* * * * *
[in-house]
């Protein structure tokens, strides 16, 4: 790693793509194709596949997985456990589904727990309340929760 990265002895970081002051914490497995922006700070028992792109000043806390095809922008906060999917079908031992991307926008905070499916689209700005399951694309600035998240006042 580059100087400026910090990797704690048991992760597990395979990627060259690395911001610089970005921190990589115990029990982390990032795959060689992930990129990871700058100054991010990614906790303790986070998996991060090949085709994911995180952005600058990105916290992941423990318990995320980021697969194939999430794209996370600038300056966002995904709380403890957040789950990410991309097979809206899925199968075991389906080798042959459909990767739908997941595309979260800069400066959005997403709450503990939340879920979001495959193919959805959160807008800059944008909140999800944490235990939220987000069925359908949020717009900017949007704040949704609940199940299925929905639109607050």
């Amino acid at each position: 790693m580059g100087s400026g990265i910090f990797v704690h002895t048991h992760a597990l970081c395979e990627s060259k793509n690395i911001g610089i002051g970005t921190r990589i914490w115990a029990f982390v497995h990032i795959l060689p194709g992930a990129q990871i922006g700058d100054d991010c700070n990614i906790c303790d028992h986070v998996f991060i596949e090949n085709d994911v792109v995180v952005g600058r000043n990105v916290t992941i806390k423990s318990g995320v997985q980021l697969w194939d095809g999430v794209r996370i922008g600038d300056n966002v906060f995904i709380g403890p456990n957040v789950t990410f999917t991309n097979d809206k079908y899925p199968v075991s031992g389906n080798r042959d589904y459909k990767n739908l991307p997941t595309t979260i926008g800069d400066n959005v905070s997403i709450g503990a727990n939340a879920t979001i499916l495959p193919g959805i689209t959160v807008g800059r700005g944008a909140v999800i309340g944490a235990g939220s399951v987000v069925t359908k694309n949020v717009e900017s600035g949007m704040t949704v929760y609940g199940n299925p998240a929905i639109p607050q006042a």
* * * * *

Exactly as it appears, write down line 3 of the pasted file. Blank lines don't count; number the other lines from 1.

């Amino acid at each position: 790693m580059g100087s400026g990265i910090f990797v704690h002895t048991h992760a597990l970081c395979e990627s060259k793509n690395i911001g610089i002051g970005t921190r990589i914490w115990a029990f982390v497995h990032i795959l060689p194709g992930a990129q990871i922006g700058d100054d991010c700070n990614i906790c303790d028992h986070v998996f991060i596949e090949n085709d994911v792109v995180v952005g600058r000043n990105v916290t992941i806390k423990s318990g995320v997985q980021l697969w194939d095809g999430v794209r996370i922008g600038d300056n966002v906060f995904i709380g403890p456990n957040v789950t990410f999917t991309n097979d809206k079908y899925p199968v075991s031992g389906n080798r042959d589904y459909k990767n739908l991307p997941t595309t979260i926008g800069d400066n959005v905070s997403i709450g503990a727990n939340a879920t979001i499916l495959p193919g959805i689209t959160v807008g800059r700005g944008a909140v999800i309340g944490a235990g939220s399951v987000v069925t359908k694309n949020v717009e900017s600035g949007m704040t949704v929760y609940g199940n299925p998240a929905i639109p607050q006042a």